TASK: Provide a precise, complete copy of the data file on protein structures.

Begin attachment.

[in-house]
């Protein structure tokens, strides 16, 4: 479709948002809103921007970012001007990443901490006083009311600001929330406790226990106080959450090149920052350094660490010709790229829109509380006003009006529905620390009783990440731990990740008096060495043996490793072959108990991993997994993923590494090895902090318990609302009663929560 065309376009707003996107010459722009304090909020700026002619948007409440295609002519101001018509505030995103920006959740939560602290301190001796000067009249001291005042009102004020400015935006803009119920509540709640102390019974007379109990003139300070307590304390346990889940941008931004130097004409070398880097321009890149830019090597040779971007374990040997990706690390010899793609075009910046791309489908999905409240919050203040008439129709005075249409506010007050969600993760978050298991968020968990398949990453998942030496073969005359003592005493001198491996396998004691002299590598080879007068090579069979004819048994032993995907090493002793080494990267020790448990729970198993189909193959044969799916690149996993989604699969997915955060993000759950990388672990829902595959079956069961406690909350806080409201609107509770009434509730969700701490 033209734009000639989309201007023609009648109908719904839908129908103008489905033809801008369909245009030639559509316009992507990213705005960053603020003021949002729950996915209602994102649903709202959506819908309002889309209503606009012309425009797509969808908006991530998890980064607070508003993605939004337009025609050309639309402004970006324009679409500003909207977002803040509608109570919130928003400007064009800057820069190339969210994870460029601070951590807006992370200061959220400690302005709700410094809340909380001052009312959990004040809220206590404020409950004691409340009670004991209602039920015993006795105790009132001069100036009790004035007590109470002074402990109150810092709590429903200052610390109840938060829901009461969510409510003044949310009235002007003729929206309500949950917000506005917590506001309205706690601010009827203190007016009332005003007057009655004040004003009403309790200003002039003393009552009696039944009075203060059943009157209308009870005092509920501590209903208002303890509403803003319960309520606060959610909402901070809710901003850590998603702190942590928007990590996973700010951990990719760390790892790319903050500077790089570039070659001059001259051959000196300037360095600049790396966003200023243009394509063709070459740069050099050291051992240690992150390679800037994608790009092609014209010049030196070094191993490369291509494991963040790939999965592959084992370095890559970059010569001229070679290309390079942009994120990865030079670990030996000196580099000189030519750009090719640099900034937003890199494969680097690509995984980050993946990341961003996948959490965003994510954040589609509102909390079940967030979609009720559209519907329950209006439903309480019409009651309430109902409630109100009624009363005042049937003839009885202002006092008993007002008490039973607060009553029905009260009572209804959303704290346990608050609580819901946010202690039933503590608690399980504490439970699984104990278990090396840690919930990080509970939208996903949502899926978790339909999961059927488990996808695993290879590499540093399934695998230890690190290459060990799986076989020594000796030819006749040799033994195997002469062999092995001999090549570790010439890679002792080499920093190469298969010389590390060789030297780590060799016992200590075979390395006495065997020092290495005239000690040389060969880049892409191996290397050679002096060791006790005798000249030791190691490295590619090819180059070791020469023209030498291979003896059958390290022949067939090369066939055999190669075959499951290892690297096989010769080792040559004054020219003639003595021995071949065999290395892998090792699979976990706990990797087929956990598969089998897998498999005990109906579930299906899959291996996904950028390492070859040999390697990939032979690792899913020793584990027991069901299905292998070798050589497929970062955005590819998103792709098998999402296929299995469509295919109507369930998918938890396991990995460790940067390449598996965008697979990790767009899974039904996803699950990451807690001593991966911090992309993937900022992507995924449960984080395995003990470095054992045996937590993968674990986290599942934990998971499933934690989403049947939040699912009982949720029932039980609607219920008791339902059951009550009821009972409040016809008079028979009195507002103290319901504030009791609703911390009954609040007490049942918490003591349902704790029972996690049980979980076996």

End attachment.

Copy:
[in-house]
């Protein structure tokens, strides 16, 4: 479709948002809103921007970012001007990443901490006083009311600001929330406790226990106080959450090149920052350094660490010709790229829109509380006003009006529905620390009783990440731990990740008096060495043996490793072959108990991993997994993923590494090895902090318990609302009663929560 065309376009707003996107010459722009304090909020700026002619948007409440295609002519101001018509505030995103920006959740939560602290301190001796000067009249001291005042009102004020400015935006803009119920509540709640102390019974007379109990003139300070307590304390346990889940941008931004130097004409070398880097321009890149830019090597040779971007374990040997990706690390010899793609075009910046791309489908999905409240919050203040008439129709005075249409506010007050969600993760978050298991968020968990398949990453998942030496073969005359003592005493001198491996396998004691002299590598080879007068090579069979004819048994032993995907090493002793080494990267020790448990729970198993189909193959044969799916690149996993989604699969997915955060993000759950990388672990829902595959079956069961406690909350806080409201609107509770009434509730969700701490 033209734009000639989309201007023609009648109908719904839908129908103008489905033809801008369909245009030639559509316009992507990213705005960053603020003021949002729950996915209602994102649903709202959506819908309002889309209503606009012309425009797509969808908006991530998890980064607070508003993605939004337009025609050309639309402004970006324009679409500003909207977002803040509608109570919130928003400007064009800057820069190339969210994870460029601070951590807006992370200061959220400690302005709700410094809340909380001052009312959990004040809220206590404020409950004691409340009670004991209602039920015993006795105790009132001069100036009790004035007590109470002074402990109150810092709590429903200052610390109840938060829901009461969510409510003044949310009235002007003729929206309500949950917000506005917590506001309205706690601010009827203190007016009332005003007057009655004040004003009403309790200003002039003393009552009696039944009075203060059943009157209308009870005092509920501590209903208002303890509403803003319960309520606060959610909402901070809710901003850590998603702190942590928007990590996973700010951990990719760390790892790319903050500077790089570039070659001059001259051959000196300037360095600049790396966003200023243009394509063709070459740069050099050291051992240690992150390679800037994608790009092609014209010049030196070094191993490369291509494991963040790939999965592959084992370095890559970059010569001229070679290309390079942009994120990865030079670990030996000196580099000189030519750009090719640099900034937003890199494969680097690509995984980050993946990341961003996948959490965003994510954040589609509102909390079940967030979609009720559209519907329950209006439903309480019409009651309430109902409630109100009624009363005042049937003839009885202002006092008993007002008490039973607060009553029905009260009572209804959303704290346990608050609580819901946010202690039933503590608690399980504490439970699984104990278990090396840690919930990080509970939208996903949502899926978790339909999961059927488990996808695993290879590499540093399934695998230890690190290459060990799986076989020594000796030819006749040799033994195997002469062999092995001999090549570790010439890679002792080499920093190469298969010389590390060789030297780590060799016992200590075979390395006495065997020092290495005239000690040389060969880049892409191996290397050679002096060791006790005798000249030791190691490295590619090819180059070791020469023209030498291979003896059958390290022949067939090369066939055999190669075959499951290892690297096989010769080792040559004054020219003639003595021995071949065999290395892998090792699979976990706990990797087929956990598969089998897998498999005990109906579930299906899959291996996904950028390492070859040999390697990939032979690792899913020793584990027991069901299905292998070798050589497929970062955005590819998103792709098998999402296929299995469509295919109507369930998918938890396991990995460790940067390449598996965008697979990790767009899974039904996803699950990451807690001593991966911090992309993937900022992507995924449960984080395995003990470095054992045996937590993968674990986290599942934990998971499933934690989403049947939040699912009982949720029932039980609607219920008791339902059951009550009821009972409040016809008079028979009195507002103290319901504030009791609703911390009954609040007490049942918490003591349902704790029972996690049980979980076996």